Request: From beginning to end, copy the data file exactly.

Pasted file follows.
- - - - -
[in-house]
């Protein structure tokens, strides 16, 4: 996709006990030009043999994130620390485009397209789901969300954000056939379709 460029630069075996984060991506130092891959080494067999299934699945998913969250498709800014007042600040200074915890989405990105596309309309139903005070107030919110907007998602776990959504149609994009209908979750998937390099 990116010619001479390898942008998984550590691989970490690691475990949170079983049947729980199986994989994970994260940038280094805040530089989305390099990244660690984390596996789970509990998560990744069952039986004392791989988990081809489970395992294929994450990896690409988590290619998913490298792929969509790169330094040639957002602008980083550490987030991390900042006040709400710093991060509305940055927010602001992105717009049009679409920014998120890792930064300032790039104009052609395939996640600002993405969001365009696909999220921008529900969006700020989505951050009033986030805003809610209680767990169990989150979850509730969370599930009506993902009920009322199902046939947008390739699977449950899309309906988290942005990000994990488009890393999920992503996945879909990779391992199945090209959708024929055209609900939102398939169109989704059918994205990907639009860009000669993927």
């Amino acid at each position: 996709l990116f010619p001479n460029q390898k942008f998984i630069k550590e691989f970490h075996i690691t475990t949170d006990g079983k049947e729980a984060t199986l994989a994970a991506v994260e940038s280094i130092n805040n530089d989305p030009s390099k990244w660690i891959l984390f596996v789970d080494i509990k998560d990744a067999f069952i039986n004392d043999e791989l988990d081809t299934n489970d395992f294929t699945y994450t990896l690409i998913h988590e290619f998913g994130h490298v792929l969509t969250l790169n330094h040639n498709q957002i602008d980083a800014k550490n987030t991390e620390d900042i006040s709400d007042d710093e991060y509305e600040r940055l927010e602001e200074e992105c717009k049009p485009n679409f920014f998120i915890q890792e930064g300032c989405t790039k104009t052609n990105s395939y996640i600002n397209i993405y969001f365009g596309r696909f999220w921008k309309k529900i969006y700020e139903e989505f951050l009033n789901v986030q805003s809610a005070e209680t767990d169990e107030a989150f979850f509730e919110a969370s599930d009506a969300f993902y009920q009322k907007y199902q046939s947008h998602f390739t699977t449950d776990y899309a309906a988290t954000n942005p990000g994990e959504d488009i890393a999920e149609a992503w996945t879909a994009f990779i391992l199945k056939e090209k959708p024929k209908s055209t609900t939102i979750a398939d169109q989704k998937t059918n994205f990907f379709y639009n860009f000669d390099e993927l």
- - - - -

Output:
[in-house]
């Protein structure tokens, strides 16, 4: 996709006990030009043999994130620390485009397209789901969300954000056939379709 460029630069075996984060991506130092891959080494067999299934699945998913969250498709800014007042600040200074915890989405990105596309309309139903005070107030919110907007998602776990959504149609994009209908979750998937390099 990116010619001479390898942008998984550590691989970490690691475990949170079983049947729980199986994989994970994260940038280094805040530089989305390099990244660690984390596996789970509990998560990744069952039986004392791989988990081809489970395992294929994450990896690409988590290619998913490298792929969509790169330094040639957002602008980083550490987030991390900042006040709400710093991060509305940055927010602001992105717009049009679409920014998120890792930064300032790039104009052609395939996640600002993405969001365009696909999220921008529900969006700020989505951050009033986030805003809610209680767990169990989150979850509730969370599930009506993902009920009322199902046939947008390739699977449950899309309906988290942005990000994990488009890393999920992503996945879909990779391992199945090209959708024929055209609900939102398939169109989704059918994205990907639009860009000669993927």
């Amino acid at each position: 996709l990116f010619p001479n460029q390898k942008f998984i630069k550590e691989f970490h075996i690691t475990t949170d006990g079983k049947e729980a984060t199986l994989a994970a991506v994260e940038s280094i130092n805040n530089d989305p030009s390099k990244w660690i891959l984390f596996v789970d080494i509990k998560d990744a067999f069952i039986n004392d043999e791989l988990d081809t299934n489970d395992f294929t699945y994450t990896l690409i998913h988590e290619f998913g994130h490298v792929l969509t969250l790169n330094h040639n498709q957002i602008d980083a800014k550490n987030t991390e620390d900042i006040s709400d007042d710093e991060y509305e600040r940055l927010e602001e200074e992105c717009k049009p485009n679409f920014f998120i915890q890792e930064g300032c989405t790039k104009t052609n990105s395939y996640i600002n397209i993405y969001f365009g596309r696909f999220w921008k309309k529900i969006y700020e139903e989505f951050l009033n789901v986030q805003s809610a005070e209680t767990d169990e107030a989150f979850f509730e919110a969370s599930d009506a969300f993902y009920q009322k907007y199902q046939s947008h998602f390739t699977t449950d776990y899309a309906a988290t954000n942005p990000g994990e959504d488009i890393a999920e149609a992503w996945t879909a994009f990779i391992l199945k056939e090209k959708p024929k209908s055209t609900t939102i979750a398939d169109q989704k998937t059918n994205f990907f379709y639009n860009f000669d390099e993927l």